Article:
A Township of Washington resident is among four Immaculate Heart Academy seniors just honored for outstanding character. SEE PAGE 18

What we now know as Bacari Grill, at Pascack and Ridgewood roads, was Pine Lodge when home-cooked meals were advertised in 1930. SEE PAGE 4


PASCACK PRESS

JANUARY 13, 2020 • PASCACK VALLEY PRESS

2

LETTERS TO THE EDITOR Pascack Press Thanks for welcomes press releases, birth announcements, wedding announcements an event photographs. Send all news to pascackpress@ thepressgroup.net

celebrating, Westwood!

To the editor: THANK YOU FOR celebrating, Westwood! At 125 years, our borough is not showing its age! In 2019, our calendars were packed and our hearts were full: We counted down 125 reasons to Celebrate Westwood, created a community quilt from over 200 submissions, celebrated Westwood Week in June—with a roaming barber shop quartet, Whatʼs Your Story at the library, and the Anniversary Carnival and After Dark Dance Party—hosted the Thomas J. Riley Center ice cream social, offered historic neighborhood van tours, and threw the first

New Yearʼs Eve Party at the Park. Celebrate Westwood offered commemorative T-shirts and holiday ornaments and proudly cosponsored such longstanding traditions as the 15th Annual Westwood Pride Day, childrenʼs Halloween parade, and Home for the

Holidays. The energy of the year began with great enthusiasm from elected officials who supported the initiative, particularly Councilwomen liaisons Erin Collins and Beth Dell. Library Director Martha Urbiel, Volunteer Fire

GUIDELINES - Submission deadline is 5 p.m. Wednesday for the following Monday’s paper. Not all letters will be printed. Max 400 words. Email to pascackpress@thepressgroup.net.

Department Chief Kevin Woods, DPW Superintendent Rick Woods, Police Department Chief Michael Pontillo and liaison Lt. Mark Foley, and Recreation Department Director Gary CONTINUED ON PAGE 15

Reorganized Hillsdale Council back to work BY MICHAEL OLOHAN OF PASCACK PRESS

HILLSDALE

On Sunday, Jan. 5, Hillsdale reorganized its government as

polling all candidates. Incumbent Borough Republican Councilman Frank Pizzella—whom former Mayor Doug Frank publicly opposed due to an alleged role in the departure of the former administrator/chief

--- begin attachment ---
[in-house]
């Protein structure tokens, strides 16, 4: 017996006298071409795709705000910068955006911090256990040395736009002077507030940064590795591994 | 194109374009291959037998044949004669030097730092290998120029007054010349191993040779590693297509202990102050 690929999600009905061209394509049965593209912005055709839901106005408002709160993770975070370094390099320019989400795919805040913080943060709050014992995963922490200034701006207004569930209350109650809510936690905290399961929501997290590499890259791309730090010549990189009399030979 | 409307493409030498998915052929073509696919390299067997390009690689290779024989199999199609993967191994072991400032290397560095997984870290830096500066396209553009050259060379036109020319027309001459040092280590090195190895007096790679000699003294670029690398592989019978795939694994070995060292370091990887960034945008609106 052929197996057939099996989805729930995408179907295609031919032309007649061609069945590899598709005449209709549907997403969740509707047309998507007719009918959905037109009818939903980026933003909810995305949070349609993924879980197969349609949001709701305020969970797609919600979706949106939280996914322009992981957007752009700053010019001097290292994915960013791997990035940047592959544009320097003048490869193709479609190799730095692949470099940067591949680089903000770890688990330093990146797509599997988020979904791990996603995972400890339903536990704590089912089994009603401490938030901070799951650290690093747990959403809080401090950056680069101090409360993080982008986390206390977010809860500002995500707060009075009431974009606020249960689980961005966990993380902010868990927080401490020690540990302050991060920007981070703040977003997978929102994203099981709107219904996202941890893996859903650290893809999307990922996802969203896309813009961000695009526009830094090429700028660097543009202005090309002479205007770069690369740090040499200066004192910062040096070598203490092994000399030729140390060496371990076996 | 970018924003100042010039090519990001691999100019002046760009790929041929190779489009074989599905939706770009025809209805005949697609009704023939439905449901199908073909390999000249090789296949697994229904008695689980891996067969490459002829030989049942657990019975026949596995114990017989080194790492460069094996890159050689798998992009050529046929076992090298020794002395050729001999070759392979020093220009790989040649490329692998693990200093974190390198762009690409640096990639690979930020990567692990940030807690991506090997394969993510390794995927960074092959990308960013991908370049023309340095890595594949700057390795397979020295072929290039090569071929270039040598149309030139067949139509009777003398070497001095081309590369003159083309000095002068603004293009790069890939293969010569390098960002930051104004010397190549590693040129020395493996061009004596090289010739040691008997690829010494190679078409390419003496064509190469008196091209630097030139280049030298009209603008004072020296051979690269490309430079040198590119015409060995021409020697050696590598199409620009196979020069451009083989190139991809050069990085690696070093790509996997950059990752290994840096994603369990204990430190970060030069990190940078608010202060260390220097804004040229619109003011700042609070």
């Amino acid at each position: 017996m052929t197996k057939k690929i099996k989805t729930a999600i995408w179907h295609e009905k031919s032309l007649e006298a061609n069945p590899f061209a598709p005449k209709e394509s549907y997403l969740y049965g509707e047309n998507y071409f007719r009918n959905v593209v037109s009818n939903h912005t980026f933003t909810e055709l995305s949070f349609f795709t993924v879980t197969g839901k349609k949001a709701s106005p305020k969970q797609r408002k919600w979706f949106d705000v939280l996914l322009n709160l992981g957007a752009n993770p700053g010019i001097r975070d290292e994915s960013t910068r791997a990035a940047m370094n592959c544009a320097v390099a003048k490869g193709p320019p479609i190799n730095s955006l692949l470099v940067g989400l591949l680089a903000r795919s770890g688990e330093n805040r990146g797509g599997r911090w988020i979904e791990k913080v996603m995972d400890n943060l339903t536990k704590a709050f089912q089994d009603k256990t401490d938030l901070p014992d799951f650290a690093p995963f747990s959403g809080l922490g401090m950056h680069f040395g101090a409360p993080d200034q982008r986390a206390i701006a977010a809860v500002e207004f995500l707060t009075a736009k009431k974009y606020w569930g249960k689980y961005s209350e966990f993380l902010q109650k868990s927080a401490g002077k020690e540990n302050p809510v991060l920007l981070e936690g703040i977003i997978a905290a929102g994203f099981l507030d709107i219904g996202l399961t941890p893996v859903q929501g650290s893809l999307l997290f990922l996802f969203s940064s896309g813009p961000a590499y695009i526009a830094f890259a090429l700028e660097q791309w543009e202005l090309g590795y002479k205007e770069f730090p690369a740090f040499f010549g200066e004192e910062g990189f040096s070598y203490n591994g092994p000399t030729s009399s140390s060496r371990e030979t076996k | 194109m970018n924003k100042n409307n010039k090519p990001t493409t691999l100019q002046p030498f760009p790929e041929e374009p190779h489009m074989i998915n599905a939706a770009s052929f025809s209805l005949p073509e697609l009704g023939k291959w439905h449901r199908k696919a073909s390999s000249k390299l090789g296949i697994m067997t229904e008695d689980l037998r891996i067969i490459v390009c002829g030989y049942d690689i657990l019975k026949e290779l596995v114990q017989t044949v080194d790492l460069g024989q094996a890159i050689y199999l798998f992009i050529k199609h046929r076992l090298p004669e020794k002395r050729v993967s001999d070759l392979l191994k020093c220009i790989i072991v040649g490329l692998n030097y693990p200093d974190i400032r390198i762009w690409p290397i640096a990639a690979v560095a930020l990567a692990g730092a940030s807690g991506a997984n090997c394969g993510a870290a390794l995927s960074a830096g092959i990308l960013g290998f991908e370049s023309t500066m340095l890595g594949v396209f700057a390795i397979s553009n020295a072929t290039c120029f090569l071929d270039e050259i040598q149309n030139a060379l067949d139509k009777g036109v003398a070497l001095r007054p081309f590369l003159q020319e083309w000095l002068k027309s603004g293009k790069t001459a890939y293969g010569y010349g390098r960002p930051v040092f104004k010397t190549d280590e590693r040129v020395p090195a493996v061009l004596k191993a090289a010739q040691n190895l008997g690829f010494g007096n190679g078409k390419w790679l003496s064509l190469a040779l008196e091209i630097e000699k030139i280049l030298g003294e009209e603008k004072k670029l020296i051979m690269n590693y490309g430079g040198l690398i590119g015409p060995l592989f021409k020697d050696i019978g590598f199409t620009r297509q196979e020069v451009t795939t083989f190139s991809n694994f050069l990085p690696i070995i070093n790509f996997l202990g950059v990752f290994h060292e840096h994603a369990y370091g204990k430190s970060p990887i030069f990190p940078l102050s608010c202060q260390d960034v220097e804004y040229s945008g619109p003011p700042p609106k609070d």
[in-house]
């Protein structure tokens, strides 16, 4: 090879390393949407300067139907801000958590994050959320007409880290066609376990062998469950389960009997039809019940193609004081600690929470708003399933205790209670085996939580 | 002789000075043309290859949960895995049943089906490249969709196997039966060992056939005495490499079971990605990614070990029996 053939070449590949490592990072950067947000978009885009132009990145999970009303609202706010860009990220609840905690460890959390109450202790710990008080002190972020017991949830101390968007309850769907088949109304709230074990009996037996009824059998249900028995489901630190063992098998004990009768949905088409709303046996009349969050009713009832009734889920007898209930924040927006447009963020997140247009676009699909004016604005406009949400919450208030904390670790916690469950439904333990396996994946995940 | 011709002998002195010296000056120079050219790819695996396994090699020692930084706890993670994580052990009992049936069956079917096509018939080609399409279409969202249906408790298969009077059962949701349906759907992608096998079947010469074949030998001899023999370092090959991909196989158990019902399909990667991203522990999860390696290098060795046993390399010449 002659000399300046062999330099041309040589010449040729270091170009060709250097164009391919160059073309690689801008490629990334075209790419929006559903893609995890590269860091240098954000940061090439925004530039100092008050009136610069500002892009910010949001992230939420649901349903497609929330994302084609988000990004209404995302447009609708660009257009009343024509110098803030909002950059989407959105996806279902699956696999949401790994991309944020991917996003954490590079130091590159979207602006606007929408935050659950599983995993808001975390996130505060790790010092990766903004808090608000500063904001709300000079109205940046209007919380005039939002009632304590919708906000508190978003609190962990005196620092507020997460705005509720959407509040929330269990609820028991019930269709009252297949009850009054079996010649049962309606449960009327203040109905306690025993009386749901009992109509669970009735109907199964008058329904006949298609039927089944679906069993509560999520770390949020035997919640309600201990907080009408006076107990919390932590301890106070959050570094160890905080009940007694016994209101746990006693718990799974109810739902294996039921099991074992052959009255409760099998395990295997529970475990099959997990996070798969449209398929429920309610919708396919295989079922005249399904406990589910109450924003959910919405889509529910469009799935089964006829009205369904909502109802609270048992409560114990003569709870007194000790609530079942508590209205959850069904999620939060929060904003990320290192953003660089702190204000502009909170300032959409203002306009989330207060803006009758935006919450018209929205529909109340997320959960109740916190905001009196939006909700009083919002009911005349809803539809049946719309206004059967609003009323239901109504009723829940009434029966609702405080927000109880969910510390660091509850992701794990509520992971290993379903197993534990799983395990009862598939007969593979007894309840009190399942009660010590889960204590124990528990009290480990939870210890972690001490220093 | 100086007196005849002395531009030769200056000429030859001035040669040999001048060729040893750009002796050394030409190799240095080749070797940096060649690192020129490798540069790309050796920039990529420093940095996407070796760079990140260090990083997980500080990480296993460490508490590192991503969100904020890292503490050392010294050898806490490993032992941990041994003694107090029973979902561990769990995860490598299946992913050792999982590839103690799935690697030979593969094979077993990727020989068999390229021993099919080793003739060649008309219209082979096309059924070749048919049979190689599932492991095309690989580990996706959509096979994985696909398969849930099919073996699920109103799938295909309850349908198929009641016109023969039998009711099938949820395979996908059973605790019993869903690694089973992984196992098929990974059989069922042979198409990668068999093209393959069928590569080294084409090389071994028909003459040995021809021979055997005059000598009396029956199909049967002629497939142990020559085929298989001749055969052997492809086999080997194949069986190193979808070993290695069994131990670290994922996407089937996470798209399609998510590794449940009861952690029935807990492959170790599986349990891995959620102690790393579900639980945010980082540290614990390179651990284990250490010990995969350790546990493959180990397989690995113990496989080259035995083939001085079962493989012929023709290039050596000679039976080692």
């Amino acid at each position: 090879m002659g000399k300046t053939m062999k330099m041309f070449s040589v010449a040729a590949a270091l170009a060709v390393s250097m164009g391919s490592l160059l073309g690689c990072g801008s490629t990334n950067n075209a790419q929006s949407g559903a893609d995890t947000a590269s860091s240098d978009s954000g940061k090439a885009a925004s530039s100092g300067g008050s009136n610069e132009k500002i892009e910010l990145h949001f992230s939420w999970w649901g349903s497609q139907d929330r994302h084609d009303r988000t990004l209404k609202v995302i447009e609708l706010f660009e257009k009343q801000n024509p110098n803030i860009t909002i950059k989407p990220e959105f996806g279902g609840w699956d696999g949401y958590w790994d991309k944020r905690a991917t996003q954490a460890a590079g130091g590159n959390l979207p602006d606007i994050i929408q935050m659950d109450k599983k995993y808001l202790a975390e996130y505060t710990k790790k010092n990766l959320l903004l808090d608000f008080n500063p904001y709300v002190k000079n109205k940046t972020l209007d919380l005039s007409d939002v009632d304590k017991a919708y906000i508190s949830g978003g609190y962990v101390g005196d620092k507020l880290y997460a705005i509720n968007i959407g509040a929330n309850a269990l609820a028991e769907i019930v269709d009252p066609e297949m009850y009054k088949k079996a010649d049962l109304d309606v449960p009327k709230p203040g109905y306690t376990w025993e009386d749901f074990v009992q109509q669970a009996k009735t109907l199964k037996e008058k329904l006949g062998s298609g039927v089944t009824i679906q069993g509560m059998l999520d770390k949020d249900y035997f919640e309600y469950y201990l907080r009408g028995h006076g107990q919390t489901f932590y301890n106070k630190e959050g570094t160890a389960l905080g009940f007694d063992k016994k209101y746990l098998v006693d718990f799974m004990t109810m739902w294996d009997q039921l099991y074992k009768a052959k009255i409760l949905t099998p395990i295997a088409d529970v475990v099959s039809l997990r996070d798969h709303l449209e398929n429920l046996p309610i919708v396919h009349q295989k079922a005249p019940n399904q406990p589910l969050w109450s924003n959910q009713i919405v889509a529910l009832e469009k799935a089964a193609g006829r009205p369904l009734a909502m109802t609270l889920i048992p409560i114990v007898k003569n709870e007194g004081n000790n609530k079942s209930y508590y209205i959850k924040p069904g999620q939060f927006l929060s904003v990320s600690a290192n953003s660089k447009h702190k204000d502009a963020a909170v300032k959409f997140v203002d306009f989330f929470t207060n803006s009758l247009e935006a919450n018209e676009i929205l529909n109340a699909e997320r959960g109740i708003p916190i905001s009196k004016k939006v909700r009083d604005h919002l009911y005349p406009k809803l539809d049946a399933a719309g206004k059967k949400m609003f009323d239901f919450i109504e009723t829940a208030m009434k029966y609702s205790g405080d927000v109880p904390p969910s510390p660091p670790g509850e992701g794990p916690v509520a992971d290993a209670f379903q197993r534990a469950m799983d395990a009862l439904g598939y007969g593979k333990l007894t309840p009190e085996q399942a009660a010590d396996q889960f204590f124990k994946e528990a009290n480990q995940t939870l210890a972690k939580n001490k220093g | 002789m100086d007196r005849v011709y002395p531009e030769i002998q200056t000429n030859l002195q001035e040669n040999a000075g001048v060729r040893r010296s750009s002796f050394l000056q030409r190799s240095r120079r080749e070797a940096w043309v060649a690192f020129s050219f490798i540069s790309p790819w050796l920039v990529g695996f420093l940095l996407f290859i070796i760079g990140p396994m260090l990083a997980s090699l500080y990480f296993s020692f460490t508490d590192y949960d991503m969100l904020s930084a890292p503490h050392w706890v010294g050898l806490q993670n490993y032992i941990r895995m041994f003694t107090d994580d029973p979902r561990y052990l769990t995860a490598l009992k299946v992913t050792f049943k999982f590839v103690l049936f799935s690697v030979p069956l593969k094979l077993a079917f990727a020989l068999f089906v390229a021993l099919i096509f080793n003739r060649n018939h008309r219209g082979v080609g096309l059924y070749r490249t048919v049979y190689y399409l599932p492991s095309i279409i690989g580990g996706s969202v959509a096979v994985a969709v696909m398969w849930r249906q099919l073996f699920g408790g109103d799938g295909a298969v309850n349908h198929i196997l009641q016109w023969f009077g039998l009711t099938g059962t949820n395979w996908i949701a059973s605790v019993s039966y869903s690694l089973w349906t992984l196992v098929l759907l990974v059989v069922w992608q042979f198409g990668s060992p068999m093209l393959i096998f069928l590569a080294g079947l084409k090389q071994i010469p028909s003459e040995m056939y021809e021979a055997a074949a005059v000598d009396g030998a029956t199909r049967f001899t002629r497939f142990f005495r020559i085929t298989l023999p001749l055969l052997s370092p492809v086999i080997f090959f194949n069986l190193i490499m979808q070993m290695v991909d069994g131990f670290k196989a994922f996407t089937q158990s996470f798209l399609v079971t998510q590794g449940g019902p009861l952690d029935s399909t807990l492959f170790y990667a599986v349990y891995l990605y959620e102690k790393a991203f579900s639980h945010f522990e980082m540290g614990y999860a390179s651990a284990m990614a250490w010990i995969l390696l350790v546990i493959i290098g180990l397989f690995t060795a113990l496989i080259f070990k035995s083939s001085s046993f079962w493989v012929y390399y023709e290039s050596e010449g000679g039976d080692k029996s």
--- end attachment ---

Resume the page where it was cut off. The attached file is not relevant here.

opment zone. Part of the problem stemmed from delays during negotiations with Waste Management, which once operated a transfer station downtown in the borough. In mid-November, the

KAPLAN LANDSCAPING LLC.

10% 10% OFF OFF SNOW SNOW PLOWING PLOWING SERVICES SERVICES THISWITHAD.

Snow Plowing • De-Icing • Sidewalks • Emergency Service

EST. 2002 Commercial • Residential

LANDSCAPE SERVICE FOR 2020

201.775.0037

TIM’S BARBER SHOP

Call Call Now Now For For Free Free Estimates Estimates & & Consults! Consults!

NEW

STOP IN AND SEE TIM & RALPH!

2Off

$

YOUR HAIR CUT $16

MEN’S CUTS

WITH AD • OFFER EXPIRES 1/31/20

426 HILLSDALE AVE., HILLSDALE, NJ • (201) 497-3997

GOLD IS OVER $1,500.00 oz.

Amir Jewelers REPAIRS • RESIZING • WATCH BATTERIES

CA$H

WE PAY ON THE SPOT

For Gold, Diamonds, Silver Jewelry, Coins, Silverware & Watches Plus Receive $50 CASH Over 50 Grams of Gold

Photo courtesy Zoltan Horvath

THE BOROUGH OF Hillsdale’s 2020 governing body, from left: Councilman Zoltan Horvath, Councilman Anthony DeRosa, Councilwoman Abby Lundy, Mayor John Ruocco, Councilwoman Janetta Trochimiuk, and Councilman Frank Pizzella and Councilman John Escobar. incumbent Republican Mayor John Ruocco was sworn in as mayor by state Assemblyman Robert Auth (R–Old Tappan). The unopposed Ruocco chalked up 1,658 votes, out-

financial officer—won reelection and was sworn in by Borough Attorney Mark Madaio. Pizzella had also been leading efforts to declare a former 14acre industrial area as a redevel-

Marble • Granite • Porcelain • Ceramic • Travertine • Limestone

Complete Installation & Remodeling

FREE DESIGN

borough council awarded a contract to a consultant to create a redevelopment plan for 17 of 23 property lots in the redevelopment area. What land uses will be proposed to go there has not yet been determined, said officials. New Republican Councilwoman Janetta Trochimiuk, who grabbed 1,445 votes, was sworn in by her daughter Daniella Pascaru, an attorney.

TileExpoNJ.com 691 Broadway, Westwood • 201-880-7998

with this ad

Give your business the attention it deserves! TO PLACE YOUR AD 289 Pascack Rd. Washington Twp. • (201) 358-9660 (Washington Town Center)

Call 201.664.2105 fax 201.664.2109 or e-mail us at pascackpress@thepressgroup.net